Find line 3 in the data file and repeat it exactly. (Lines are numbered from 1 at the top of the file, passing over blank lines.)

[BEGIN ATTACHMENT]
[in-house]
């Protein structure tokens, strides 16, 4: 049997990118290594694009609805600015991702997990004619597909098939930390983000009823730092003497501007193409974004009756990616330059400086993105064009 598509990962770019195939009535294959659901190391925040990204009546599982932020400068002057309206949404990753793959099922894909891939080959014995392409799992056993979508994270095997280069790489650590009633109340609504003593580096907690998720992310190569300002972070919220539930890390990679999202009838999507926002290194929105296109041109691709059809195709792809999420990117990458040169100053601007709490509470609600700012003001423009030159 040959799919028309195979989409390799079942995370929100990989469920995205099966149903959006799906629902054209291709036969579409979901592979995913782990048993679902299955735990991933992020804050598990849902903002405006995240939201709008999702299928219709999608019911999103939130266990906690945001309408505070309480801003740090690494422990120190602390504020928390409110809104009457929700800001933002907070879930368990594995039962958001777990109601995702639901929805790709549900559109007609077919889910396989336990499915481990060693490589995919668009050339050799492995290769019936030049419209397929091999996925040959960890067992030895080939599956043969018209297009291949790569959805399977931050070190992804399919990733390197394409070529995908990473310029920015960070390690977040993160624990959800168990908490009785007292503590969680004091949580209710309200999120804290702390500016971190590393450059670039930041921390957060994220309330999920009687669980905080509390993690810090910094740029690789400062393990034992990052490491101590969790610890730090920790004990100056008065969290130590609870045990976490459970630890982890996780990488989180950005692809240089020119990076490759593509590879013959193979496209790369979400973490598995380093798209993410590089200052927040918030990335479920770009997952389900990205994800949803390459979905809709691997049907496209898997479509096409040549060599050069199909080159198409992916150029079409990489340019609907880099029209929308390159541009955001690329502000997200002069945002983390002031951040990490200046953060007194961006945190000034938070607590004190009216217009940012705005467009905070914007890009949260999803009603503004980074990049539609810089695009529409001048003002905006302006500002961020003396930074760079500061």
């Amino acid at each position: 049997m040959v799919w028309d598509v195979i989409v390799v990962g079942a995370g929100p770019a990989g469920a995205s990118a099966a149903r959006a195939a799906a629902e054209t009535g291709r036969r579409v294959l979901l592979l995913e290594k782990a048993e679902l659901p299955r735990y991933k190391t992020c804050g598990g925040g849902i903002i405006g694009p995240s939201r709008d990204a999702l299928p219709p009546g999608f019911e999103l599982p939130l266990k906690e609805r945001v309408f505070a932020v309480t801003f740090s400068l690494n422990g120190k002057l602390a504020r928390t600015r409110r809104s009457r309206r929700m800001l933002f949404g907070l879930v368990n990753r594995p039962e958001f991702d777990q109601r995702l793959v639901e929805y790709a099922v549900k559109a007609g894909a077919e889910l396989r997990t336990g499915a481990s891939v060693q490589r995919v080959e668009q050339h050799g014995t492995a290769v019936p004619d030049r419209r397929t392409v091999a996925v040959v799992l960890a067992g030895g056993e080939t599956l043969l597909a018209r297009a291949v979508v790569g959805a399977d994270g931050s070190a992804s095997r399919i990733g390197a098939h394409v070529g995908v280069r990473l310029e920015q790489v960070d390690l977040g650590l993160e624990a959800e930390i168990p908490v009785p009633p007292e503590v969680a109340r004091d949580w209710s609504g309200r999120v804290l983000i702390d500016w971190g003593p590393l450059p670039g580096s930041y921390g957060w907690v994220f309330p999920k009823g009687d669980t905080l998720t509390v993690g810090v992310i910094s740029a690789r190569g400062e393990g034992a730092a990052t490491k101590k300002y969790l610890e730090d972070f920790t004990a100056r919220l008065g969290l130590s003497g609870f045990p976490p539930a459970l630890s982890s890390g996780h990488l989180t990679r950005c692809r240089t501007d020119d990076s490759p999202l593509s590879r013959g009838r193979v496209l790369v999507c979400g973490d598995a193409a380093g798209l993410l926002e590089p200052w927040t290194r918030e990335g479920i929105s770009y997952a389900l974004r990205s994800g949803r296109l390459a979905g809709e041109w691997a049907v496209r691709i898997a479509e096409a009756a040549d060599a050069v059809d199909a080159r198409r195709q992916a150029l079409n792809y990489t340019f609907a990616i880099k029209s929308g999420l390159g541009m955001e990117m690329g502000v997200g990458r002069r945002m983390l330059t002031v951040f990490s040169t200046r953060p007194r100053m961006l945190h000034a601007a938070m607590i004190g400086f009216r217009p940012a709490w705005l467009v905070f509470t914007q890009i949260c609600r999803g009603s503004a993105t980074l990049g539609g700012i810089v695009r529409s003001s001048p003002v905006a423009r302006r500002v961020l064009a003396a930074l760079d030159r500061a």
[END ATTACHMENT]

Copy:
């Amino acid at each position: 049997m040959v799919w028309d598509v195979i989409v390799v990962g079942a995370g929100p770019a990989g469920a995205s990118a099966a149903r959006a195939a799906a629902e054209t009535g291709r036969r579409v294959l979901l592979l995913e290594k782990a048993e679902l659901p299955r735990y991933k190391t992020c804050g598990g925040g849902i903002i405006g694009p995240s939201r709008d990204a999702l299928p219709p009546g999608f019911e999103l599982p939130l266990k906690e609805r945001v309408f505070a932020v309480t801003f740090s400068l690494n422990g120190k002057l602390a504020r928390t600015r409110r809104s009457r309206r929700m800001l933002f949404g907070l879930v368990n990753r594995p039962e958001f991702d777990q109601r995702l793959v639901e929805y790709a099922v549900k559109a007609g894909a077919e889910l396989r997990t336990g499915a481990s891939v060693q490589r995919v080959e668009q050339h050799g014995t492995a290769v019936p004619d030049r419209r397929t392409v091999a996925v040959v799992l960890a067992g030895g056993e080939t599956l043969l597909a018209r297009a291949v979508v790569g959805a399977d994270g931050s070190a992804s095997r399919i990733g390197a098939h394409v070529g995908v280069r990473l310029e920015q790489v960070d390690l977040g650590l993160e624990a959800e930390i168990p908490v009785p009633p007292e503590v969680a109340r004091d949580w209710s609504g309200r999120v804290l983000i702390d500016w971190g003593p590393l450059p670039g580096s930041y921390g957060w907690v994220f309330p999920k009823g009687d669980t905080l998720t509390v993690g810090v992310i910094s740029a690789r190569g400062e393990g034992a730092a990052t490491k101590k300002y969790l610890e730090d972070f920790t004990a100056r919220l008065g969290l130590s003497g609870f045990p976490p539930a459970l630890s982890s890390g996780h990488l989180t990679r950005c692809r240089t501007d020119d990076s490759p999202l593509s590879r013959g009838r193979v496209l790369v999507c979400g973490d598995a193409a380093g798209l993410l926002e590089p200052w927040t290194r918030e990335g479920i929105s770009y997952a389900l974004r990205s994800g949803r296109l390459a979905g809709e041109w691997a049907v496209r691709i898997a479509e096409a009756a040549d060599a050069v059809d199909a080159r198409r195709q992916a150029l079409n792809y990489t340019f609907a990616i880099k029209s929308g999420l390159g541009m955001e990117m690329g502000v997200g990458r002069r945002m983390l330059t002031v951040f990490s040169t200046r953060p007194r100053m961006l945190h000034a601007a938070m607590i004190g400086f009216r217009p940012a709490w705005l467009v905070f509470t914007q890009i949260c609600r999803g009603s503004a993105t980074l990049g539609g700012i810089v695009r529409s003001s001048p003002v905006a423009r302006r500002v961020l064009a003396a930074l760079d030159r500061a």